Texas Hill Country (Wine Country) Pictorial

Texas Hill Country (Wine Country) Pictorial

(featuring the photos of Houston-based photographer, James Skogsberg)

About a month ago, my wife and I had friends Jim and Lillian Skogsberg out for a visit to our Hill Country cottage on the “Big Hill” near Fredericksburg, TX. Jim is an avid photographer and provided photo-documentation of several stops that we made during our weekend romp around the Texas Hill Country from Fredericksberg to Mason to Burnet and back.

The weekend started with a Friday evening stop at Wildseed Farms on Route 290 just east of Fredericksburg. Just after dark, they had a “light-up” of several hot air balloons as part of their chili pepper festival.

The following morning we trekked over to Mason, TX, for lunch at Santos Taqueria with Sandstone Cellars, consultant winemaker, Don Pullum (See Don and Lillian below). We had a pre-release sampling  of the new vintage wines from the winery next door to the taqueria. They included Sandstone Cellars 2010 XI (74% Syrah, 16% Mourvedre, 5% Touriga, 5% Viognier) and Sandstone Cellars 2010 XII (56% Tempranillo, 44% Touriga).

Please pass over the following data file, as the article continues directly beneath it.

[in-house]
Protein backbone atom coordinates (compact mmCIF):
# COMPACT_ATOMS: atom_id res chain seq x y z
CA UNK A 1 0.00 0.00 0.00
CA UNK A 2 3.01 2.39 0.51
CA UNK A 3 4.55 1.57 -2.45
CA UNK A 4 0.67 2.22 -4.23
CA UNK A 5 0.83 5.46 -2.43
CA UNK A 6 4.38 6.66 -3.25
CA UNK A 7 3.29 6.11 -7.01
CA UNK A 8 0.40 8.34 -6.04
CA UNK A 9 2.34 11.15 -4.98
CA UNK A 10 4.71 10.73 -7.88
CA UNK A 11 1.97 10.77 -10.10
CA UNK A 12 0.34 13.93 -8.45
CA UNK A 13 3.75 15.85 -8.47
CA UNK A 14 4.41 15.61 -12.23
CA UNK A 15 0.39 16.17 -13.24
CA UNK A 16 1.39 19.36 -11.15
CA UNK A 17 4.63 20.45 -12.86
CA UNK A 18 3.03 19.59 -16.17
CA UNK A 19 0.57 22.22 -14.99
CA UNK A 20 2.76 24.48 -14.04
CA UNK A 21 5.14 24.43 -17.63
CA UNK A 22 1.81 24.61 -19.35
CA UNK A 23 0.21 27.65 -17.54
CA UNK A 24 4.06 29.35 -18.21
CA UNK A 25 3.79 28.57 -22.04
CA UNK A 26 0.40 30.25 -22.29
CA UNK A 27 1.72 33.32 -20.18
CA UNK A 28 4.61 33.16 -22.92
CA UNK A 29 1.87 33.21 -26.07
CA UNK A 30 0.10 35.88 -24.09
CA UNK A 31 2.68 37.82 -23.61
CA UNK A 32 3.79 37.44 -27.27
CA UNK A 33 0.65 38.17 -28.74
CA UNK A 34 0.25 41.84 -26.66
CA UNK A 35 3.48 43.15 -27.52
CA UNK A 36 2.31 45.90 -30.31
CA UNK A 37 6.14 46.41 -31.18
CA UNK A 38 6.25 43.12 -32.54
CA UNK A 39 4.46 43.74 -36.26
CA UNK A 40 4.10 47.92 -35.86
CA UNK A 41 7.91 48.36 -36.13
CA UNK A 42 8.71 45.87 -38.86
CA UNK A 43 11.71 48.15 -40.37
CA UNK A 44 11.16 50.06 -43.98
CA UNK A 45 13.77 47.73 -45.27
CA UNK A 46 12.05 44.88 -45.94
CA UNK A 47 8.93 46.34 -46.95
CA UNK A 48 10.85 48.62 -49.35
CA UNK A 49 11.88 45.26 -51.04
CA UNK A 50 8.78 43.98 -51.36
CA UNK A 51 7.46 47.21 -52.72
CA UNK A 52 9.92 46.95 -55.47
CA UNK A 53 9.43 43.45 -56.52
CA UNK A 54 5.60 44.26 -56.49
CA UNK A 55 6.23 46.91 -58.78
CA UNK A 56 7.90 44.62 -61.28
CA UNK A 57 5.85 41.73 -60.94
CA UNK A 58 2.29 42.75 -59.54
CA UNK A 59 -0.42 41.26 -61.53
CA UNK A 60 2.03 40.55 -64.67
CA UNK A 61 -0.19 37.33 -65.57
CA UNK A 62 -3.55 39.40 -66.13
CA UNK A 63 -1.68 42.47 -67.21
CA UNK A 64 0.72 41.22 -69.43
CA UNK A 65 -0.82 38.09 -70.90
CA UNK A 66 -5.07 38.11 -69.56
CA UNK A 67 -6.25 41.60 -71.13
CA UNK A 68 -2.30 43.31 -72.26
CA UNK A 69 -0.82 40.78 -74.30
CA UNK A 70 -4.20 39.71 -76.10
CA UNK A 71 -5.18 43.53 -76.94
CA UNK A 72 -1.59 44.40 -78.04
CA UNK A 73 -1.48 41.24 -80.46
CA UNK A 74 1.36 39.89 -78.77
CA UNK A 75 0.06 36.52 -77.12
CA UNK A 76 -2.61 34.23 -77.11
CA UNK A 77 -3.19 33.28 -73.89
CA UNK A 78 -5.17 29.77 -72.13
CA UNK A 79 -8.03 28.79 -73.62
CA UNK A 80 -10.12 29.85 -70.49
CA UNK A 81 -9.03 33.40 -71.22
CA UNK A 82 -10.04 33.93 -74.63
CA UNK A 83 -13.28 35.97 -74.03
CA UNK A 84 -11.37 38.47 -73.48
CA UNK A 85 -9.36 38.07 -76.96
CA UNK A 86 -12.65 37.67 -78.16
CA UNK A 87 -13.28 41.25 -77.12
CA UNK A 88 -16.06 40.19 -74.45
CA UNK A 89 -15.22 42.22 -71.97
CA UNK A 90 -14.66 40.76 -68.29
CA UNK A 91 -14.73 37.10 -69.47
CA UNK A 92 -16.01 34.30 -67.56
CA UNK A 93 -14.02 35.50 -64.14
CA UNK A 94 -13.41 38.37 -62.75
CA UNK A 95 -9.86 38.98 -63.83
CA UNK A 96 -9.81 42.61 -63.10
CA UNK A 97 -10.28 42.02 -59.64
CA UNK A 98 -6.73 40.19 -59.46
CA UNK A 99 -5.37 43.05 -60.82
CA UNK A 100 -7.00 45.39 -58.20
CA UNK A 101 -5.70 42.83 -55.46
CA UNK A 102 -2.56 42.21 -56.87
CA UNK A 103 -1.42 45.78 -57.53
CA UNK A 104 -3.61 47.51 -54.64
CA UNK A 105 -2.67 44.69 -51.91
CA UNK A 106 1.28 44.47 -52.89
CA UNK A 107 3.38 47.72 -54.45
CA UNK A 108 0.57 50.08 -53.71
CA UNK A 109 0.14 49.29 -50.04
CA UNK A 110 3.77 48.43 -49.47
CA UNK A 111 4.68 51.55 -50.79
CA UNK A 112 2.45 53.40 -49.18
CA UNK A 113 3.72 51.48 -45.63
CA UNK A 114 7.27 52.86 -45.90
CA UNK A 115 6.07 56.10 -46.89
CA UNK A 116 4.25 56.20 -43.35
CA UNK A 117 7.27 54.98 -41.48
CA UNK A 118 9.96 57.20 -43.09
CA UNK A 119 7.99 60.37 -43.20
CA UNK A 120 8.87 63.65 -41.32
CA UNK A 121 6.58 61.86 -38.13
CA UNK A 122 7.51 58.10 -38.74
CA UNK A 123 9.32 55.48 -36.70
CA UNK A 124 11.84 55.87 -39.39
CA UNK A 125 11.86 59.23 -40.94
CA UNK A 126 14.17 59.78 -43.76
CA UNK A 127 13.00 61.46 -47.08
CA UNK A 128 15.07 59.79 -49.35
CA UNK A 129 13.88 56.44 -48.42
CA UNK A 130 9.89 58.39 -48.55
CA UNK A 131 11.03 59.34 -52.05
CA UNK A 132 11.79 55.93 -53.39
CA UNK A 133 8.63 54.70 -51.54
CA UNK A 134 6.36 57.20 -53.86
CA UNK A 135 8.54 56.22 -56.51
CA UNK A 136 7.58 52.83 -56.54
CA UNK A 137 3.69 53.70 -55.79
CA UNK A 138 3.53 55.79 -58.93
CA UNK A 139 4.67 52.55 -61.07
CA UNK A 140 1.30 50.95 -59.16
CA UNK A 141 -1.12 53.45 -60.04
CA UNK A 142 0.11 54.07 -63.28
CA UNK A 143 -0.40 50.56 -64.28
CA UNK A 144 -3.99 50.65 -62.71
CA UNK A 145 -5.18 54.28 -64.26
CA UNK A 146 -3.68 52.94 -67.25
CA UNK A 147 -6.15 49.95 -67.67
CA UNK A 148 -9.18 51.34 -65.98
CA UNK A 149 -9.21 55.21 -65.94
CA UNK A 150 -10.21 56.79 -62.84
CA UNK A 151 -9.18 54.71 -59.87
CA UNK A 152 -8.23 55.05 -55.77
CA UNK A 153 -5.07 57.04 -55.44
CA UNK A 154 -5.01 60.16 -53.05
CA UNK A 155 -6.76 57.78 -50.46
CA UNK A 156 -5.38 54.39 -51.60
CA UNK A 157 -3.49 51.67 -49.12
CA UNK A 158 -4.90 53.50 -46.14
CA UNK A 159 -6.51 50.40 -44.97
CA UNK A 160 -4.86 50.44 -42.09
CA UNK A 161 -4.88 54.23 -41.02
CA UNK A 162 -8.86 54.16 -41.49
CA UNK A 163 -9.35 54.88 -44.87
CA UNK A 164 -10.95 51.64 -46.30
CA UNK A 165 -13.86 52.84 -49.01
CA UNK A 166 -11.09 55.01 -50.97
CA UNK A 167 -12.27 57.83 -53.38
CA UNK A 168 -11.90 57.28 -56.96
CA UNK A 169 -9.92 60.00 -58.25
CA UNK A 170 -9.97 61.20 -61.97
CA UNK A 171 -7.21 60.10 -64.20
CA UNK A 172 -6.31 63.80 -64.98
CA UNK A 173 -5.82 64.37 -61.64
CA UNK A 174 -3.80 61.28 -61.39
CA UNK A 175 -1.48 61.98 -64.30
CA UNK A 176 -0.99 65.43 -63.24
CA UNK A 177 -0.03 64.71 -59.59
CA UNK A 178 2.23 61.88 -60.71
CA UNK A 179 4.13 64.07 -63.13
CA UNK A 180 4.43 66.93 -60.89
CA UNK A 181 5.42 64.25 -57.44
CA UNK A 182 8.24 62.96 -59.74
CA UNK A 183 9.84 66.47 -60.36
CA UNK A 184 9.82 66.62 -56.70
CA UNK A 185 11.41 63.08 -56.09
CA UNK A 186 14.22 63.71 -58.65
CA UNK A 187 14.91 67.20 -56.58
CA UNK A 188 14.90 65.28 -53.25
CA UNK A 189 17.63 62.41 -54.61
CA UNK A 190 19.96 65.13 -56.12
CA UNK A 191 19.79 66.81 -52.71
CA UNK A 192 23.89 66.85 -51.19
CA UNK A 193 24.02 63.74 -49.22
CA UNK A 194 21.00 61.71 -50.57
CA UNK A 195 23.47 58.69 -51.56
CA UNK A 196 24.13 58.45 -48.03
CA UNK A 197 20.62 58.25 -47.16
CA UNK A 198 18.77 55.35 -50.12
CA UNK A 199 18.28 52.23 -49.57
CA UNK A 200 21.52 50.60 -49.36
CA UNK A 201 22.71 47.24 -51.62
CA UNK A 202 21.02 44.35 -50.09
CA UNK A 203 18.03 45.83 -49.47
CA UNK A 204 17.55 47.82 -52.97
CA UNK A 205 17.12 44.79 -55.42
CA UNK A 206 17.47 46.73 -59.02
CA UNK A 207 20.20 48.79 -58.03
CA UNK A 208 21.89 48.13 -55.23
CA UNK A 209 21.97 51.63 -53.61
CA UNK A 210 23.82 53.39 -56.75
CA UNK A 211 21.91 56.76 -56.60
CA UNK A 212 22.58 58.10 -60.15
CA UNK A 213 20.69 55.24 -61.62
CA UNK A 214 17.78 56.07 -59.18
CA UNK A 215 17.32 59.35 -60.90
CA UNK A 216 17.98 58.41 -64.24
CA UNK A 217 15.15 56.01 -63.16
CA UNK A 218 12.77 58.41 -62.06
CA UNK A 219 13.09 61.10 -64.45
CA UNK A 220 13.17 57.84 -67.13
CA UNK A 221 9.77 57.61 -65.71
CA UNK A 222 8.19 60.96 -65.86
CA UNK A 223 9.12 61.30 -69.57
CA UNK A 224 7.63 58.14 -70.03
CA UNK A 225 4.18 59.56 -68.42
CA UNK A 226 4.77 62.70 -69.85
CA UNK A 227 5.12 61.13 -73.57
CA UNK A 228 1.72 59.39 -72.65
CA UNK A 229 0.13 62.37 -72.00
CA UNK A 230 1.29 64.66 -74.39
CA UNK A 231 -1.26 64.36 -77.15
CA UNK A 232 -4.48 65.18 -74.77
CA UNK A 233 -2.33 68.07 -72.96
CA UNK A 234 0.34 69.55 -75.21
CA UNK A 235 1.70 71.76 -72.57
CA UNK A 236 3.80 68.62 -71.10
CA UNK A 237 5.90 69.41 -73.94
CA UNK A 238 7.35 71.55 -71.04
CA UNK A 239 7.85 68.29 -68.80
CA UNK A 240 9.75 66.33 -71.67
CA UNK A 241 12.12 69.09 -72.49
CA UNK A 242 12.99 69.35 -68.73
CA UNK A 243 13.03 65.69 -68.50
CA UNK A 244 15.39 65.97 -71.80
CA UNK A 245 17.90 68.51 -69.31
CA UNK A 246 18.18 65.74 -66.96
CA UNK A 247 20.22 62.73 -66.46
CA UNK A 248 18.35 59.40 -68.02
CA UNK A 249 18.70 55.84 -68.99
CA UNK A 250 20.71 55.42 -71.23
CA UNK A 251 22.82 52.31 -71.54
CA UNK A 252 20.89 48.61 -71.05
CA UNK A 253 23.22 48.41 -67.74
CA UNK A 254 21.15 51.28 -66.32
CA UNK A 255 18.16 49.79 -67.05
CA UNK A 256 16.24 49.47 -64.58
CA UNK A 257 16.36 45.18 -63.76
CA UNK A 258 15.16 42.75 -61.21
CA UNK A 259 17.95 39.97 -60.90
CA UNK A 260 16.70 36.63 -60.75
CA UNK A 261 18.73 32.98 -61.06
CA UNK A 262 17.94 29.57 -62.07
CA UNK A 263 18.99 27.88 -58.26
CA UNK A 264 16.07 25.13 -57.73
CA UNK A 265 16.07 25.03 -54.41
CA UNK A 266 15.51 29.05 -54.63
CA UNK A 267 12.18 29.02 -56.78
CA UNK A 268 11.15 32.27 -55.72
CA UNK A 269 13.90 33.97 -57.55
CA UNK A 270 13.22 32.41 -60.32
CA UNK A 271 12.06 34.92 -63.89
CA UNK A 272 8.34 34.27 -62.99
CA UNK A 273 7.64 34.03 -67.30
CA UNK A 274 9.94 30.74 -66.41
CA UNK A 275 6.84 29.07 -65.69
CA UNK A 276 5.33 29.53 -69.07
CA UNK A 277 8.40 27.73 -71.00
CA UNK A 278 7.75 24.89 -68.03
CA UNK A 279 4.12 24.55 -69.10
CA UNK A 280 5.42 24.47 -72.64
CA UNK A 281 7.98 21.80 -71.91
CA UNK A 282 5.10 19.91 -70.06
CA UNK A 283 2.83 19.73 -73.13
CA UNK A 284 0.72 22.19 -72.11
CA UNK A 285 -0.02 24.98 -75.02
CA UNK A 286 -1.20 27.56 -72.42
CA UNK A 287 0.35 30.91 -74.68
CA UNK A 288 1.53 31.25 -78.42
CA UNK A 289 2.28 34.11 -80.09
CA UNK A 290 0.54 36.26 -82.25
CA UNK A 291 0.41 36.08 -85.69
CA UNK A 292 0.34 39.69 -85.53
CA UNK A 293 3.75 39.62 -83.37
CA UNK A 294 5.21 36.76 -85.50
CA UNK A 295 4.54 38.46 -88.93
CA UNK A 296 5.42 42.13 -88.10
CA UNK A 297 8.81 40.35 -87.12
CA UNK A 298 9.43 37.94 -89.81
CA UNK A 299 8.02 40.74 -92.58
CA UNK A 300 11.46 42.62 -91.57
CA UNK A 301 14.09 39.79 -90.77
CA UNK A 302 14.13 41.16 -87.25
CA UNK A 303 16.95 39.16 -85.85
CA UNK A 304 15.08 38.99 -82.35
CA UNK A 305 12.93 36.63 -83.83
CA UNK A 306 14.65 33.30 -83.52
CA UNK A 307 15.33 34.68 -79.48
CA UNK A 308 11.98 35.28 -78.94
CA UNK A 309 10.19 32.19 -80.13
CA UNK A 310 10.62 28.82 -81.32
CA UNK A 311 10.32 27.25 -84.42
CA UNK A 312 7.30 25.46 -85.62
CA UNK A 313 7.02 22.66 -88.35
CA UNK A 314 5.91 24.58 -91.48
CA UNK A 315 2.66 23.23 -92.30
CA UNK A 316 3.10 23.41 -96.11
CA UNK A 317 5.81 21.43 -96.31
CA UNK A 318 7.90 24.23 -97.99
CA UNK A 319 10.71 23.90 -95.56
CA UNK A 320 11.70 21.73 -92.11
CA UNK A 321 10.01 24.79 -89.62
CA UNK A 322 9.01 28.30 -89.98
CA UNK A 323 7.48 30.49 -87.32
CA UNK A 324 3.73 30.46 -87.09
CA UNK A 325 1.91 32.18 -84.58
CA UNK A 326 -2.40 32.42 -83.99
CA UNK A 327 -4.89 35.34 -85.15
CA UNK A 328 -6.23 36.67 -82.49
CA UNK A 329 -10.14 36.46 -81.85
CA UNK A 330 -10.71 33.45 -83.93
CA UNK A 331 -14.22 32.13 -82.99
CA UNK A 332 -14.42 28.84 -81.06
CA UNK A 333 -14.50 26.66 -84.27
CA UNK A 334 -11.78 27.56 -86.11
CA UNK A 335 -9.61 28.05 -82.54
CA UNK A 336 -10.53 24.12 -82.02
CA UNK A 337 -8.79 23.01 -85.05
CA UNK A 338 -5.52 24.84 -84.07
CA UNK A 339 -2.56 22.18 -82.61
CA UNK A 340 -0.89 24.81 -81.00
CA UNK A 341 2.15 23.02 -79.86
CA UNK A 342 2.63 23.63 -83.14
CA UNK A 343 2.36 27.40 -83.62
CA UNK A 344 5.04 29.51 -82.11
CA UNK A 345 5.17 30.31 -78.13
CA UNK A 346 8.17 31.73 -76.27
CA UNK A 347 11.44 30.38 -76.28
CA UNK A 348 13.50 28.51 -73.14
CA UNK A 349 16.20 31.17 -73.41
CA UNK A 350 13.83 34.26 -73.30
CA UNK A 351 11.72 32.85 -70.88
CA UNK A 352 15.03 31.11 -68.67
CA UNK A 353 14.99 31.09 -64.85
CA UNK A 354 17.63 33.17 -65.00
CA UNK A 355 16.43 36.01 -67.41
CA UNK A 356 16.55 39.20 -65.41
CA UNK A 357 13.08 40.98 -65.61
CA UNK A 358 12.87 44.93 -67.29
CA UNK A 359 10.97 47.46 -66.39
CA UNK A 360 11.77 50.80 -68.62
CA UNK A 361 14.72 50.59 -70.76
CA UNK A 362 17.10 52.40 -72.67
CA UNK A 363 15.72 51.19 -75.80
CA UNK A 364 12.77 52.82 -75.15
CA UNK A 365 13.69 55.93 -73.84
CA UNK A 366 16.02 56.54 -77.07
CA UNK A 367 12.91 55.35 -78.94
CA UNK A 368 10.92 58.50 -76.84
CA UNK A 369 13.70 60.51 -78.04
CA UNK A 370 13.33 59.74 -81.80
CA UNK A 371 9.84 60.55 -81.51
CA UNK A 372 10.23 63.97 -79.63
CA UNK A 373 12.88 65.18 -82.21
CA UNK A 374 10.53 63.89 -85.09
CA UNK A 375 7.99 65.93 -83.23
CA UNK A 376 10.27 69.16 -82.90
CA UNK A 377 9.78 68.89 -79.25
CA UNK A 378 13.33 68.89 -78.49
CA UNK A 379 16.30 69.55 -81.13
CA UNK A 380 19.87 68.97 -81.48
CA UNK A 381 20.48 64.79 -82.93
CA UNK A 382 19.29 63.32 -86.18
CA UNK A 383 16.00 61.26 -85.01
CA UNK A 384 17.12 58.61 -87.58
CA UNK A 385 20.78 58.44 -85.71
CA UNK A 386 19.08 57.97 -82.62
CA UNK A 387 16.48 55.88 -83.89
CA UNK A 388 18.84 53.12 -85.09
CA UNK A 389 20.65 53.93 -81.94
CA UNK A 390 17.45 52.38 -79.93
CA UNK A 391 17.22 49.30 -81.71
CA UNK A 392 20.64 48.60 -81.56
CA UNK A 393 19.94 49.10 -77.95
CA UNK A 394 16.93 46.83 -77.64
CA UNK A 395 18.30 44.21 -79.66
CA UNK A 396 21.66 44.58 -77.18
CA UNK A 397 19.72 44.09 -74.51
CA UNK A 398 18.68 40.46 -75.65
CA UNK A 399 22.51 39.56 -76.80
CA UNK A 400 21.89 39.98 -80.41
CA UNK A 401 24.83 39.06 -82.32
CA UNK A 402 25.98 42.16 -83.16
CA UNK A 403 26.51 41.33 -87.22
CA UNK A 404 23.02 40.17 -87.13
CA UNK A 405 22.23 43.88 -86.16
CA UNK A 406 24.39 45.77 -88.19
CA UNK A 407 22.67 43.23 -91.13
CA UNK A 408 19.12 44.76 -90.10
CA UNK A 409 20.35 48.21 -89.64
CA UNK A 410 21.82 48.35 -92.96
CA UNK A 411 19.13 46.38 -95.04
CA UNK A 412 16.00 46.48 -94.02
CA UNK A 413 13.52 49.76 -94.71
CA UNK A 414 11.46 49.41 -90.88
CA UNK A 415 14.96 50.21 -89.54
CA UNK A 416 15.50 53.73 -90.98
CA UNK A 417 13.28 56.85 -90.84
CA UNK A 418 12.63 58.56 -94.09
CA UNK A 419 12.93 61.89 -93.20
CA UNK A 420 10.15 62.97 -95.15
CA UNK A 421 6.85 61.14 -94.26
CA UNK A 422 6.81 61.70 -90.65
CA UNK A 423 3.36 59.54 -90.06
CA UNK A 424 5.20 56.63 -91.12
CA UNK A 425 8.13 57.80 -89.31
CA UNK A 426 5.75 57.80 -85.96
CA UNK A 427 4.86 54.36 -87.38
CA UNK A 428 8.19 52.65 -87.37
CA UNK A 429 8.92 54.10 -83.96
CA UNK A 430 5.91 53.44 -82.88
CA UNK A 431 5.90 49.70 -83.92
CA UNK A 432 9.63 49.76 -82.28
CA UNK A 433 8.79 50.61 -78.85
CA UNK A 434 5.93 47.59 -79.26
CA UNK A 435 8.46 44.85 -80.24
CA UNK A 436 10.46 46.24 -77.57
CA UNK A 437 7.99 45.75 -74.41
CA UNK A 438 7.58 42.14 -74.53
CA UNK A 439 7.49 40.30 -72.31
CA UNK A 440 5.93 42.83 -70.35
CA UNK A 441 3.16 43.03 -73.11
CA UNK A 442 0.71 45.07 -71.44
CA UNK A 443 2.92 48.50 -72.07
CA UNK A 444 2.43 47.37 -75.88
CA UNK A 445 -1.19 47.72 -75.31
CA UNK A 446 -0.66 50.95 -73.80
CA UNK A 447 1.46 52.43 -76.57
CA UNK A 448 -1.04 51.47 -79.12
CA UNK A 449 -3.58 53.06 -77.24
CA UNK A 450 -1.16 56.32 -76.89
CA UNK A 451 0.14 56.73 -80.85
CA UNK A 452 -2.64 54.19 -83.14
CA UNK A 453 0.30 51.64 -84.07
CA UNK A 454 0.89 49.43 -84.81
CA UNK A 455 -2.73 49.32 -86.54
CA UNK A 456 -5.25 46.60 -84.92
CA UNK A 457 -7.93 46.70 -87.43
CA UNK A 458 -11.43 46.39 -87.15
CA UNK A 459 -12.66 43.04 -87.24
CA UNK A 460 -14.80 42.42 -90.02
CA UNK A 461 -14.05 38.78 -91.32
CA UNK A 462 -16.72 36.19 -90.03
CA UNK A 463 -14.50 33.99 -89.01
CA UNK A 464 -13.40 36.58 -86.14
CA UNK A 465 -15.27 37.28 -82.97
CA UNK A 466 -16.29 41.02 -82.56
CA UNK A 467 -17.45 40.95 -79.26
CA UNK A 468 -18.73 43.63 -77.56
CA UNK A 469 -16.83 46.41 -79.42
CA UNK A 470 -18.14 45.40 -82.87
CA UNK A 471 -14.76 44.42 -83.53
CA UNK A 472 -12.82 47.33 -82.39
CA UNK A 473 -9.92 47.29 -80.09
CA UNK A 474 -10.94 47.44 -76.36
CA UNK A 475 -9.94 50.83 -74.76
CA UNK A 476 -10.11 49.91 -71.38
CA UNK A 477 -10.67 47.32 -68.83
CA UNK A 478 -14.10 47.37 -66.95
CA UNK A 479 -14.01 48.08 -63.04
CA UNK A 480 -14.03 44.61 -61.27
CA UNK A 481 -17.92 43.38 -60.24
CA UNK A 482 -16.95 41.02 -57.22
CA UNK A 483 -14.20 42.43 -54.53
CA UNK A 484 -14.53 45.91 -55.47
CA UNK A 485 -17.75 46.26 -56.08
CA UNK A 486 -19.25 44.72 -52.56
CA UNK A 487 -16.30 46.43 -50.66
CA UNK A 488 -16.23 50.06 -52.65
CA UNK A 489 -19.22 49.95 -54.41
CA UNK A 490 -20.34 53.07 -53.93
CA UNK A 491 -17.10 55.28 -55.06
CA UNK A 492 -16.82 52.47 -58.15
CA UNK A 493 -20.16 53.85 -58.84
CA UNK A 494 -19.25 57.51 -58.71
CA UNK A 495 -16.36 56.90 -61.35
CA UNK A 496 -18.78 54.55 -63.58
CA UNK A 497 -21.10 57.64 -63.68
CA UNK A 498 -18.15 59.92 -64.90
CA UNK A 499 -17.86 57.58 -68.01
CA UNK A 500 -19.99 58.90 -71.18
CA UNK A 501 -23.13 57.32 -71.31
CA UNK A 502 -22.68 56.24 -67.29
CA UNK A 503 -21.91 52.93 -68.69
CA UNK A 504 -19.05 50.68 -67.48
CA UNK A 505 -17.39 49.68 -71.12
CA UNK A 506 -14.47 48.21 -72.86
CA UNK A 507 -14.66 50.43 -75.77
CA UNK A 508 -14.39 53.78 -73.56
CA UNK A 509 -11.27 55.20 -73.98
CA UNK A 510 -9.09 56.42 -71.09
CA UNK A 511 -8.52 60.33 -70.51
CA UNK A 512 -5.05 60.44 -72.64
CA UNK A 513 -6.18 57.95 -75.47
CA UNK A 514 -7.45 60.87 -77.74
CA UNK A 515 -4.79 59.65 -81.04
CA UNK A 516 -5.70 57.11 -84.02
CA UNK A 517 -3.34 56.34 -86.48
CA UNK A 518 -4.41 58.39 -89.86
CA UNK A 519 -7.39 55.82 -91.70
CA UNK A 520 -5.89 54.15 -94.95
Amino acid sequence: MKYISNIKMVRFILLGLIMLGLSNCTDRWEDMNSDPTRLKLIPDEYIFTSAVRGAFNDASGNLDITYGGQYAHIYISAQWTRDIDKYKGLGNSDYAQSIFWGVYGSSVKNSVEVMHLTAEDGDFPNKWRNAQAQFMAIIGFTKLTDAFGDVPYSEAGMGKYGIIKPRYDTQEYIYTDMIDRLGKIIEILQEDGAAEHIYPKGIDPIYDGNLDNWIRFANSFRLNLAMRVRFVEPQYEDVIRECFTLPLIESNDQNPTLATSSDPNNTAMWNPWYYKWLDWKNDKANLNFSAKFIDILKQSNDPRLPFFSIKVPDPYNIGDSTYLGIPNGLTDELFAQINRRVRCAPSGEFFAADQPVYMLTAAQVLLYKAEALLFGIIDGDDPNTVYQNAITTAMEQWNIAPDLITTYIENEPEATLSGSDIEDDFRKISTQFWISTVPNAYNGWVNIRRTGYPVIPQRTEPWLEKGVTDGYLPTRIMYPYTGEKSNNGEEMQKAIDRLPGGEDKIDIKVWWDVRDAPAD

The release of their new wines is scheduled for Saturday, November 5, 2011. Check with the winery for details. It should be a fun event.

Of course, we had our dogs with us; two Labradoodles, Gus (left) and Rubio (right). They’re half brothers and enjoyed the time together walking on the winery grounds with my wife Delia (shown in front of Sandstone Cellar’s Wine Bar set in the historic home of Lucia Holmes from the late 1880s (the time of the infamous Mason County Hoo Doo Wars).

We made one last stop to visit the Martin family at their Perissos Vineyards and Winery near Burnet, TX. Seth Martin displayed his winemaking abilities by provided us with a sampling of his recent wines in the winery building that he designed and built (the family lives upstairs). Great stuff: Roussanne, Roussanne Blend, Viognier, Sangiovese, Rackers (red) Blend, Aglianico, Tempranillo, and Malbec (maybe a few more, I really can’t remember). Click here to see the paleo-point I found in their vineyard on my previous stop there in July (click here to read more about it).

Finally, the end of the long ‘hard’ day of travels and tasting ended with a Hill Country sunset.

P.S. Yes, that is an outhouse in the photo. It was used during the construction of our cottage. Who knows what creatures occupy it now. My wife posted a sign on it that says “office”.

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Love to taste, talk and tweet about Texas wines and where they are in the global scheme for wines. After all that's the only way they will reach the full potential.

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